“Worth the wait?” she asks, voice low and suggestive, and she’s not sure whether to be offended or amused when Jo tells her to shush.

If Kate’s honest, she didn’t expect to get this turned on by the sight of two women together - or at least, two other women - but there’s no denying that this is definitely doing it for her, at least until one of the actresses spits in the other one’s mouth. Twice.

Jo must see her expression shift from arousal to dismay because she bursts out laughing.

“I hate to break it to you, but it’s a lesbian rite of passage. I’ve just been easing you in gently,” Jo informs her, and she’s deadpan at first, but then her eyes crinkle at the corners and Kate can’t hide her relief when she realises she’s joking.

“Don’t worry,” Jo assures her, wrinkling her nose. “I got spat on enough when I was on the beat, I’m not looking for anyone to do it again.”

“Good, because if you did that to me, I think I’d have to charge you with assault.”

“I thought you said I could do anything I want to you?” Jo counters, raising her eyebrows suggestively.

“Yeah, well, I would do anything for love, but I won’t do that,” Kate retorts, earning a snort from Jo. “And while we’re on the subject, you can forget about putting your feet anywhere near my mouth, too.”

Which of course prompts Jo to grin mischievously and shove a sock-clad foot in her face.

“What, like that?”

Kate retaliates by grabbing Jo’s ankle and running her fingertips lightly over the bottom of her foot until Jo’s squealing and writhing against the sofa cushions.

“Tickling’s off-limits too!” she cries, and even though she’s convulsing with laughter, Kate still stops, eyes crinkling with affection as she leans in for a kiss instead.  

They manage to re-focus on the film for all of two minutes before the hand that was resting companionably against her knee starts trailing up and down her thigh, gradually inching higher, and then they head upstairs in favour of making their own entertainment. And even though it’s only been about 14 hours since Kate was gasping and moaning Jo’s name alongside a host of colourful profanities, it’s like they’re burning off a lifetime’s worth of sexual tension all over again. Kate thinks she might be in danger of becoming a nymphomaniac, until Jo snuggles up to her and suggests that they have an afternoon nap like a pair of OAPs. Not for the first time, Kate spares a thought for Steve and how hard he must be working right now and decides she’ll dock the last couple of weeks from her annual leave so she can curl into Jo guilt-free.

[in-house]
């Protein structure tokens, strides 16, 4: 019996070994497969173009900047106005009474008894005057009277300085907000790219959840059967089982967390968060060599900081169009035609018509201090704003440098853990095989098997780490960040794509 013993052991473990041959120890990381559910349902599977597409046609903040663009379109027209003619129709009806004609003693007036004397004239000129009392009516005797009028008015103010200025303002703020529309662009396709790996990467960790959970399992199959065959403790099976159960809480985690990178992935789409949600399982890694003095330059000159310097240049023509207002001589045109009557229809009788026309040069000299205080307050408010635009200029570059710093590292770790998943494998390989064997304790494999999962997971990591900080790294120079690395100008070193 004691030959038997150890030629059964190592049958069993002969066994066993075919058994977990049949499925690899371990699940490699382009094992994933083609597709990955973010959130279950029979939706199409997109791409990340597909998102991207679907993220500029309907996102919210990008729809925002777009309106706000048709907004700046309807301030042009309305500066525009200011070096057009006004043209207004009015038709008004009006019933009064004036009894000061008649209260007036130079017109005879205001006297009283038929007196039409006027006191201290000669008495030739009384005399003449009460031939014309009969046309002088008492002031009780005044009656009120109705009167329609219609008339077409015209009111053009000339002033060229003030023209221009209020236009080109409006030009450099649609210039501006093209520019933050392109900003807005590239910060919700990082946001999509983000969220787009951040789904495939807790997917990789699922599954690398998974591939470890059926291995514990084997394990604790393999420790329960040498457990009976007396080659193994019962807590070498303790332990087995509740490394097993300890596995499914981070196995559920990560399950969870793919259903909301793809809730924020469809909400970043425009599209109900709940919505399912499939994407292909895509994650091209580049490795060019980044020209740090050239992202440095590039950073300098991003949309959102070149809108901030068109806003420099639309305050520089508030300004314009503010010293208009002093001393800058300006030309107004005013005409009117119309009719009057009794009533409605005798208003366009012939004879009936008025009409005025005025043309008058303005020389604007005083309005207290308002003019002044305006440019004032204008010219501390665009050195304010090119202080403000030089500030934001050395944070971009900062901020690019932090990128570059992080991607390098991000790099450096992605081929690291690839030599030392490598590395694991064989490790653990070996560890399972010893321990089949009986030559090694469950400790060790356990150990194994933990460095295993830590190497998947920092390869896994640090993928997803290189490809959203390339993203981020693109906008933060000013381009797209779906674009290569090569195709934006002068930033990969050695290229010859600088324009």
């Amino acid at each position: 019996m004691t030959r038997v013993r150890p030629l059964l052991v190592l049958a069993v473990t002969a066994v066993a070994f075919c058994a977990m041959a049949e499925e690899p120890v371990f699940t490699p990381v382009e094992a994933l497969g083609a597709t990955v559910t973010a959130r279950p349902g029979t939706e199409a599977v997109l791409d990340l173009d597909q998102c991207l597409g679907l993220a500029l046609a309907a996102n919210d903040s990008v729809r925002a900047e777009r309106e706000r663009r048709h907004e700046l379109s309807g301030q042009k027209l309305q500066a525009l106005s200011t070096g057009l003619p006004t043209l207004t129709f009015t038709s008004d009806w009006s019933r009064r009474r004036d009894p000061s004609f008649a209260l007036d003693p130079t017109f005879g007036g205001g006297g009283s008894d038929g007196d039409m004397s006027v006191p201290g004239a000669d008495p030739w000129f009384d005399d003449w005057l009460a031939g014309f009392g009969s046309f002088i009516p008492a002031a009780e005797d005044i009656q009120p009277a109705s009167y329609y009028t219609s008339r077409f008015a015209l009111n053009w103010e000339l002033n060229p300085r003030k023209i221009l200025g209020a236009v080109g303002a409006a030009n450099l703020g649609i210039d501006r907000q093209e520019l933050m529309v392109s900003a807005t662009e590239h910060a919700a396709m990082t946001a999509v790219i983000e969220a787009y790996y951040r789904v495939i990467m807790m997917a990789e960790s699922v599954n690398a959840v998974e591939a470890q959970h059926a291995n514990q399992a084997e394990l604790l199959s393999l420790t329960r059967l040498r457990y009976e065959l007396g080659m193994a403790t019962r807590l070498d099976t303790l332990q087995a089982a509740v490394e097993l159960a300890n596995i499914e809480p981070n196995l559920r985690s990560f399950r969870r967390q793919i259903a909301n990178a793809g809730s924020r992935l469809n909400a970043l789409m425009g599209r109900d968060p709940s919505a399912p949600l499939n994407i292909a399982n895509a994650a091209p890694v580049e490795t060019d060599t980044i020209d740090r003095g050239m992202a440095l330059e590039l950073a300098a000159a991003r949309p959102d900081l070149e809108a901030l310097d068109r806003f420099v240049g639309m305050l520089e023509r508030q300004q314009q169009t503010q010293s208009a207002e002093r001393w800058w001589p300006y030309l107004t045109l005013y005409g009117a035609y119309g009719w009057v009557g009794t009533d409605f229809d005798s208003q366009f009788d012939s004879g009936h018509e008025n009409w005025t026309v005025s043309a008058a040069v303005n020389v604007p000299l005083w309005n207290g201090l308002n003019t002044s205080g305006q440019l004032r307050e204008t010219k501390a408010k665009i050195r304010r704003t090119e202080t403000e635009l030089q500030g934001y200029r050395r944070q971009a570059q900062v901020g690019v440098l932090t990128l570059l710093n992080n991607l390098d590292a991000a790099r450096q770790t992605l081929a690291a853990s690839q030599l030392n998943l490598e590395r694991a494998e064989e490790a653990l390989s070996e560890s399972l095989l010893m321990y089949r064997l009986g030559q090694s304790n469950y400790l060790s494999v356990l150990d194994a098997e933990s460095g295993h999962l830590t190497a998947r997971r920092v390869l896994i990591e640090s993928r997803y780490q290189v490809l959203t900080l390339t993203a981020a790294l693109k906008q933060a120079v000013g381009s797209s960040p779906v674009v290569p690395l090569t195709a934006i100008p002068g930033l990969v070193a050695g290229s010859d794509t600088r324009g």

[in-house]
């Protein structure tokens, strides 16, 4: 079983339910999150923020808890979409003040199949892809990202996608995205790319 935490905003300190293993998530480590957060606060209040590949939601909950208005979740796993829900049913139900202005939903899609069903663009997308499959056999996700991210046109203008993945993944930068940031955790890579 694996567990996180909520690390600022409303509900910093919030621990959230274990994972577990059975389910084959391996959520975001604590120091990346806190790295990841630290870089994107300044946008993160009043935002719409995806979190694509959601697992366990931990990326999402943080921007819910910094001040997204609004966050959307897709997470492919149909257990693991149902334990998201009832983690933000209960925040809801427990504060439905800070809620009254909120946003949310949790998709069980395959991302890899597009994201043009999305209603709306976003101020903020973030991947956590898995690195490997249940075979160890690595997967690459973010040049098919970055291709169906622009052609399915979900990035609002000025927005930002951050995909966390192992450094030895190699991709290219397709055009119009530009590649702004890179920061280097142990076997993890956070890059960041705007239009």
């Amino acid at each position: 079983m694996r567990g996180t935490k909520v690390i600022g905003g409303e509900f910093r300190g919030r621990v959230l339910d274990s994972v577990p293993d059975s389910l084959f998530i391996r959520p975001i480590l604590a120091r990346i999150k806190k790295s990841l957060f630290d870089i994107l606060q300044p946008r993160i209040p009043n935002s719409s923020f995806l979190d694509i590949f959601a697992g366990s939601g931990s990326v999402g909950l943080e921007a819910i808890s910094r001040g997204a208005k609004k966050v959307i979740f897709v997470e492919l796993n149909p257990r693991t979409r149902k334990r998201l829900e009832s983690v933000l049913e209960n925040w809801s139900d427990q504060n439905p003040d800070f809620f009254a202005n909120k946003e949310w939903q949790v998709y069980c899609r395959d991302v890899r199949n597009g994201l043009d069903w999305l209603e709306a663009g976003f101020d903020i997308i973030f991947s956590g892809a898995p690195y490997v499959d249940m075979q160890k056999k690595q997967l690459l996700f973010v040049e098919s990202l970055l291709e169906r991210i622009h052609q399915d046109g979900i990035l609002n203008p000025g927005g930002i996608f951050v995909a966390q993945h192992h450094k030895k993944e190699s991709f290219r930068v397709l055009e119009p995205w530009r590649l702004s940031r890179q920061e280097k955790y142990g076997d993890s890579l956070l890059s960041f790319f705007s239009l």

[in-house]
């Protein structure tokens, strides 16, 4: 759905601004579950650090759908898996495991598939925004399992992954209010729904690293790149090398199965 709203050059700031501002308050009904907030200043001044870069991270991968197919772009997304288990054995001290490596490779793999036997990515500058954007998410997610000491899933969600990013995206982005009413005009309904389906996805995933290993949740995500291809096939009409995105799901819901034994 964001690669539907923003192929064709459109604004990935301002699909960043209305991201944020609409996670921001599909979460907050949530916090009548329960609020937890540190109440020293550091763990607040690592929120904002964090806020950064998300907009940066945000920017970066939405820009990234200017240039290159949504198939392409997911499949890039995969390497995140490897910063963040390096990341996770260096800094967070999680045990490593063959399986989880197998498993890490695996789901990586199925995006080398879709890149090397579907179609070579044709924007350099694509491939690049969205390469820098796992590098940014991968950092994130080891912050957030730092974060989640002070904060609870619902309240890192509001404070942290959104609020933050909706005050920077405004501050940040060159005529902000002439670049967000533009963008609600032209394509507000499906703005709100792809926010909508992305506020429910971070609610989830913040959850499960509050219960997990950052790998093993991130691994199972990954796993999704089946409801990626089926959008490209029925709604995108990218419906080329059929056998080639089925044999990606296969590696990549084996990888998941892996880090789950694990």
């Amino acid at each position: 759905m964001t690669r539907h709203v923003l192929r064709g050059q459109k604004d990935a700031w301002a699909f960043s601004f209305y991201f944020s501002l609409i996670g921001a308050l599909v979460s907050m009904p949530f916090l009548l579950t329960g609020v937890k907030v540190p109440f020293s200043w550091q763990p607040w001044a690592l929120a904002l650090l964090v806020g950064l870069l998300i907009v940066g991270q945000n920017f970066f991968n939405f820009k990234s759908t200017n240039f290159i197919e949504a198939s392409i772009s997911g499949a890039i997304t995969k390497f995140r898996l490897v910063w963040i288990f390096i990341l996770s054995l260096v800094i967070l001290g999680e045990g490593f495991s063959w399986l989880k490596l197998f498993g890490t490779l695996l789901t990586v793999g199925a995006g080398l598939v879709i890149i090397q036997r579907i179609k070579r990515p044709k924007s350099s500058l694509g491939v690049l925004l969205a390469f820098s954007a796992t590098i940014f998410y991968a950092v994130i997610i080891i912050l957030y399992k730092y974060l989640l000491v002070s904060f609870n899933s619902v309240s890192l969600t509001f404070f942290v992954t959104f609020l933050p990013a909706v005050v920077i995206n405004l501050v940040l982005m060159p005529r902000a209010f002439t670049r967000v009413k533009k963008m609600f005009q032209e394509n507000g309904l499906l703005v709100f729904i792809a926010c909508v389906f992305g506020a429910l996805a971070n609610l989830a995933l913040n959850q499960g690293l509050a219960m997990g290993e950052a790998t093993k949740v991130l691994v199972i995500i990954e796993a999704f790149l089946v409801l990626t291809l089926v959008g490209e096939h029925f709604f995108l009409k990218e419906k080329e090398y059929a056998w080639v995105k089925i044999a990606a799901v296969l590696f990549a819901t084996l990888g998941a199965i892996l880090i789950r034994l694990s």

The breakdown comes when Kate’s least expecting it. She’s dancing around the kitchen to ‘Proud Mary,’ hamming it up every now and again to make Jo laugh (or, more often than not, roll her eyes), and when she grabs Jo’s hand and encourages her to join in, to Kate’s surprise, she does. One minute they’re twirling each other around and dancing like they’re at a 90s rave, and Jo’s laughing like she did at the waterfall, carefree and uninhibited, and the next her hand’s flying to her mouth and she’s stumbling towards the kitchen counter, clearly struggling to hold back her tears. Kate quickly moves to turn the music off, silently berating herself for pushing too hard. She knows it’s probably the first time Jo’s done this with anyone but her Mum and Jo’s face is consumed with remorse, like she suddenly feels guilty for daring to have a good time. Kate strokes her cheek and pulls her into a hug, tells her Samantha would want her to be happy, and Jo makes an anguished little noise that cuts right through her. She doesn’t cry, though, she just pulls back slightly so their foreheads are touching, offers Kate a wobbly smile and proclaims, “You make me happy.” Kate buries her face in Jo’s hair, pressing a kiss against the top of her head, and hopes Jo doesn’t hear her sniff.  

That night, Kate wakes up to the sound of Jo whimpering something incomprehensible. She reaches out to switch on the bedside lamp, and her heart sinks when she sees Jo’s features flickering with agitation as she thrashes between the sheets. She makes out the words, “Mum” and “leave her alone,” but Jo’s voice is unrecognisable - plaintive and hopeless - like she already knows her pleas are going to fall on deaf ears. Kate knows you’re not supposed to wake someone up from a nightmare, but the compulsion to release Jo from whatever hell she’s currently trapped in is overwhelming.

Kate calls her name, sharply, and Jo jerks awake with a sound that’s somewhere between a scream and a sob, scooting back against the headboard like a cornered animal. Kate’s heart overrides her head and she reaches out to her too soon, before Jo’s fully cognisant of her surroundings, before she’s alert enough to realise that the threat isn’t real. When Jo shrinks away from her touch and throws her arms over her head, like she’s trying to shield herself from a brutal beating, Kate forces herself to do the opposite of what she wants to do and hastily backs away, heart drumming against her chest.